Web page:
The Examining Attorney also made of record excerpts from the THOMAS REGISTER, which publication lists, under diverse headings, the sources of various products. Among the headings listed in the register are 'GOVERNORS: MOTOR, ELECTRIC'. The Examining Attorney took the position that the term 'GOVERNOR' is a word commonly used to describe a device used to control such things as speed and pressure, is a synonym for the word 'regulator' and, when applied to applicant's amplifier controls, would have the 'standard control connotations' of the word 'GOVERNOR'. At the oral hearing, the Examining Attorney asked the Board to take judicial notice of two additional dictionary definitions excerpted from a technical dictionary (ELECTRONICS AND NUCLEONICS DICTIONARY), showing definitions of the terms 'RMS value' and 'master gain control'. The former definition refers to '. . . the square root of the average of the squares of the instantaneous amplitudes for one complete cycle [of alternating current].' The second definition, of 'master gain control,' shows the following: 'a variable resistor . . . used in a stereo amplifier to control the gain of both of audio channels simultaneously.' The Examining Attorney seeks to make these definitions of record to show that the terms 'MASTER' and 'RMS' appearing beneath the dials on applicant's amplifier control panel are terms with technical meanings as applied to amplifiers. On the basis of that evidence, the Examining Attorney wishes us to draw the additional conclusion that 'GOVERNOR', as it appears on the control panel, must, like 'RMS' and 'MASTER,' be a merely descriptive word as applied to amplifiers. Applicant did not raise any objection to our taking judicial notice of these dictionary definitions, and we consider them part of the record in this case. Nonetheless, for the reasons stated below, we do not believe this evidence proves what the examining attorney seeks to prove by its introduction.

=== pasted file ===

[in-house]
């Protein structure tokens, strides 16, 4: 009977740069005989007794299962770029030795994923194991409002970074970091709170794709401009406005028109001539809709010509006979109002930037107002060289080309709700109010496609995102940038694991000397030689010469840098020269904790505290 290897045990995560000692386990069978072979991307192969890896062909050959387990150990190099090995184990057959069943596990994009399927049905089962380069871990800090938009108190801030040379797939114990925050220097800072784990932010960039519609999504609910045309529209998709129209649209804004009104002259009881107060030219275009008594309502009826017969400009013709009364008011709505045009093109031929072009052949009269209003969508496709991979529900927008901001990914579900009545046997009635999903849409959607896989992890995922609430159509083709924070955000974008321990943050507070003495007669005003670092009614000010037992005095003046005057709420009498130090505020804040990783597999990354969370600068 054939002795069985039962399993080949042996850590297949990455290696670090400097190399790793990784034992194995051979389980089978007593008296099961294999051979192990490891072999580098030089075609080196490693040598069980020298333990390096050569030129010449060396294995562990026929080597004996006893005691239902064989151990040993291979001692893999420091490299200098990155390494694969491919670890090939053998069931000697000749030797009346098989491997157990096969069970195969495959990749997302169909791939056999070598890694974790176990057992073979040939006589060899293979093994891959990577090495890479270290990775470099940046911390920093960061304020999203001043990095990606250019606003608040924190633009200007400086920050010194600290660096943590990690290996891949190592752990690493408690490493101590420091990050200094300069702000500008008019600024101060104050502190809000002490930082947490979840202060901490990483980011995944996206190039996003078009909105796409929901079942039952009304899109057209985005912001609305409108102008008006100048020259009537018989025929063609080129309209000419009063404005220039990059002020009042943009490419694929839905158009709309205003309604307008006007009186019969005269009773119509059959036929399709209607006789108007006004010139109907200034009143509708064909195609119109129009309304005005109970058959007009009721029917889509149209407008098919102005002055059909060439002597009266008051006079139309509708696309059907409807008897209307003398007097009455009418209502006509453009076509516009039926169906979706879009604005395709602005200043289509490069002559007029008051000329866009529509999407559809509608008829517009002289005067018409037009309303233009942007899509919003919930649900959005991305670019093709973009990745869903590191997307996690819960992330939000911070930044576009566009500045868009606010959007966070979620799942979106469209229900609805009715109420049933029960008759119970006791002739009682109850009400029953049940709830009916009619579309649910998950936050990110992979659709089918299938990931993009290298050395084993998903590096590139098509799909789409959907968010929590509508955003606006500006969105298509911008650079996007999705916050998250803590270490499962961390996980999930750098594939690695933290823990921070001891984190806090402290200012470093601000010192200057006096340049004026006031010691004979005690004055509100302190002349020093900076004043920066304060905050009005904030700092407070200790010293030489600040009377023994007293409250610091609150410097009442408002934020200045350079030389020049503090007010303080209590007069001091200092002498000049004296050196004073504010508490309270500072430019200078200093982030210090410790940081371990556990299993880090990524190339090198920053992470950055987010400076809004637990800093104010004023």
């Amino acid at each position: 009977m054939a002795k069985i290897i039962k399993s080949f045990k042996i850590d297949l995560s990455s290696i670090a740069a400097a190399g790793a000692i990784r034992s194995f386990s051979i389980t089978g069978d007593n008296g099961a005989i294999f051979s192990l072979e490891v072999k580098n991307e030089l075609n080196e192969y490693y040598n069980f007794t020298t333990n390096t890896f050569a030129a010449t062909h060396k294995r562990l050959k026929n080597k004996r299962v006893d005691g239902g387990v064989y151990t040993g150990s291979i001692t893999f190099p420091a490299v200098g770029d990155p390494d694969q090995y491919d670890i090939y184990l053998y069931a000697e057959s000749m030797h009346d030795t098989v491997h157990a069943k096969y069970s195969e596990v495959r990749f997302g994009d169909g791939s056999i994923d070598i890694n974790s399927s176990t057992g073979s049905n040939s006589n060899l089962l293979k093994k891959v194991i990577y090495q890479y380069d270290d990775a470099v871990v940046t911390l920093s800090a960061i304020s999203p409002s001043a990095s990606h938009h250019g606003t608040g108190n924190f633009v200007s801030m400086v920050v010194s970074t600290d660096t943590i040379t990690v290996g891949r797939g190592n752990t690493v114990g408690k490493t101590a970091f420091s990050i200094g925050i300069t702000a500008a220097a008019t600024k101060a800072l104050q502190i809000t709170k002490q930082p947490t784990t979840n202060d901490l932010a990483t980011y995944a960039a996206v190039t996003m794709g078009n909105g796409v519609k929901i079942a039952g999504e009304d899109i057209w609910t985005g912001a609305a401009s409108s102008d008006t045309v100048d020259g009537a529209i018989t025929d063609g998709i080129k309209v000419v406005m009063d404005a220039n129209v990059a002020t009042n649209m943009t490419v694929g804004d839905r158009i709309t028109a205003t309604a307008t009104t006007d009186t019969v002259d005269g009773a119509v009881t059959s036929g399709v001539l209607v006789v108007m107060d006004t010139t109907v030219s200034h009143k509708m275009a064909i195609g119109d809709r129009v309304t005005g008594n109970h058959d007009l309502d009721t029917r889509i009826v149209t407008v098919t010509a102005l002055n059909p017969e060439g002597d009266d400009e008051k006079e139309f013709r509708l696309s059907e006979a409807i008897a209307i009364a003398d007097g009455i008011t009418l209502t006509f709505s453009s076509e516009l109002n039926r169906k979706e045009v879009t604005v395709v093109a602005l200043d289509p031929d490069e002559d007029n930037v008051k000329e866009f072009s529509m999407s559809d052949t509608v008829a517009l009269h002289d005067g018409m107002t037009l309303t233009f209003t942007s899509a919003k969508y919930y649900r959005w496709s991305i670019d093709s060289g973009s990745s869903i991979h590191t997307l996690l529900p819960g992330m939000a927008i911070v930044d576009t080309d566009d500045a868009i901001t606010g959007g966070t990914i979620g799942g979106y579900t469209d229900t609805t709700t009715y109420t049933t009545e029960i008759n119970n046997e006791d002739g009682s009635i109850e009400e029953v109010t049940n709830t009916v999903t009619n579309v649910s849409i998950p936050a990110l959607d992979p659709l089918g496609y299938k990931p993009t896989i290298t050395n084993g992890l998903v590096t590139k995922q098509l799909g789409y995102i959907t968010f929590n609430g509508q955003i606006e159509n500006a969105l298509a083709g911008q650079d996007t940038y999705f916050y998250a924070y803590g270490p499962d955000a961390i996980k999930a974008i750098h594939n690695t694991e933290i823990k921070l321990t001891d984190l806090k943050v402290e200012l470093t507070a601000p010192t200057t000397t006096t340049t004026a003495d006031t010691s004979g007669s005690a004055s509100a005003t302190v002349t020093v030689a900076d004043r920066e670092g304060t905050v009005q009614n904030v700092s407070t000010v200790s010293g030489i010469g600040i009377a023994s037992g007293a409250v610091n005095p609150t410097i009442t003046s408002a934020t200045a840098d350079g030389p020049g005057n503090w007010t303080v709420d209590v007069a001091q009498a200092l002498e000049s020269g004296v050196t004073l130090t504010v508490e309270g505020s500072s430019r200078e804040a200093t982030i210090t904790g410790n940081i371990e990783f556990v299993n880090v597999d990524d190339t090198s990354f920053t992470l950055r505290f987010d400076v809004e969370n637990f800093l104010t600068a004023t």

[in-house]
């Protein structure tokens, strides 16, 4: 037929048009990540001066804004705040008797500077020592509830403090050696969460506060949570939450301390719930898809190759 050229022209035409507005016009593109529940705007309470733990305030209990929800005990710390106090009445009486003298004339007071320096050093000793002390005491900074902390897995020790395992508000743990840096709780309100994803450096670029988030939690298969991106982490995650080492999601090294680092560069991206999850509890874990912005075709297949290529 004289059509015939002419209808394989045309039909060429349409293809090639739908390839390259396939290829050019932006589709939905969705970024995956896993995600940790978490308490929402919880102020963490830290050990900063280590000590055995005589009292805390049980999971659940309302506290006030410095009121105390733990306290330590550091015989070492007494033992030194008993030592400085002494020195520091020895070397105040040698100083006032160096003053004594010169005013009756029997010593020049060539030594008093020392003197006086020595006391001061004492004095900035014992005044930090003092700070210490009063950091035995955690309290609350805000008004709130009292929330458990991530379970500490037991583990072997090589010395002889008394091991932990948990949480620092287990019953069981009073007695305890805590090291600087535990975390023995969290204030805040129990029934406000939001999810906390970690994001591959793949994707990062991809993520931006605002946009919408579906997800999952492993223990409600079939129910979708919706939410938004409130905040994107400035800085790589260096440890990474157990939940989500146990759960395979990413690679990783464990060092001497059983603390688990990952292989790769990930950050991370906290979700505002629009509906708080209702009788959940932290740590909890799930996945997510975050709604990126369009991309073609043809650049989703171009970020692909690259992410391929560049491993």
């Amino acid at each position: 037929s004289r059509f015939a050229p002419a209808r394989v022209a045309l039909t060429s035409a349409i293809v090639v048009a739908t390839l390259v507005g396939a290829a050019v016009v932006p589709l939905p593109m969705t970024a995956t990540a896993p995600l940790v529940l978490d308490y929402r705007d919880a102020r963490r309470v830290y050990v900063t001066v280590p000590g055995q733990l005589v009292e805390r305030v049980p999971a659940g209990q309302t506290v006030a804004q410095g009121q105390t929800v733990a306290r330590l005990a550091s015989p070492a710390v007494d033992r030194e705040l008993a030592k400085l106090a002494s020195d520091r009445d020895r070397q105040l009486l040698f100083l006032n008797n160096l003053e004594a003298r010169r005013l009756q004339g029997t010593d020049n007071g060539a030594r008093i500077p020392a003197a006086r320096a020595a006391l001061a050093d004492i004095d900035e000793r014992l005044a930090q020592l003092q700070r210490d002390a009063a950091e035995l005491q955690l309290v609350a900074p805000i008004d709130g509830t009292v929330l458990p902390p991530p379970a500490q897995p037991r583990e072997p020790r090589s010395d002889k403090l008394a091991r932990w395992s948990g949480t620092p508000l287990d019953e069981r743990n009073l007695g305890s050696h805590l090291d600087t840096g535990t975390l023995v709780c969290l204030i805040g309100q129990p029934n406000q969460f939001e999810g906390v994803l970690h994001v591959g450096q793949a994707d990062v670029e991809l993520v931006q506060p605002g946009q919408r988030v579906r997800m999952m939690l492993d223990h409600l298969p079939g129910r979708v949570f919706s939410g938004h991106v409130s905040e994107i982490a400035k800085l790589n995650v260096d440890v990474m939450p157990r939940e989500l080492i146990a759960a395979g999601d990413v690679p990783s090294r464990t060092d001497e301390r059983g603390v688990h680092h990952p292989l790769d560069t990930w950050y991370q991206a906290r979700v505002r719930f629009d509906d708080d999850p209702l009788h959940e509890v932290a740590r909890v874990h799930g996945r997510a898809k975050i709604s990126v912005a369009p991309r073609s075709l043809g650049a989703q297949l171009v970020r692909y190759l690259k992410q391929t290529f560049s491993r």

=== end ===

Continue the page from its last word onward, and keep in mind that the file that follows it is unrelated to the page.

*2 Applicant's argument in this case is straightforward. Applicant argues that, while 'GOVERNOR' may have a well understood meaning with respect to goods in other fields (e.g., electric motors), the Examining Attorney has failed to adduce evidence that 'GOVERNOR' has any technical descriptive meaning when applied to amplifiers or amplifier controls. In support of its argument, applicant offered excerpts from various publications in which its amplifiers are discussed and reference is made to the 'GOVERNOR' control. Applicant argues that, in these references, its 'GOVERNOR' control is mentioned by technical writers with a 'TM' designation, the word 'GOVERNOR' is discussed in terms of its uniqueness to applicant's amplifier, and 'GOVERNOR' is not used as a term with an accepted meaning in the field.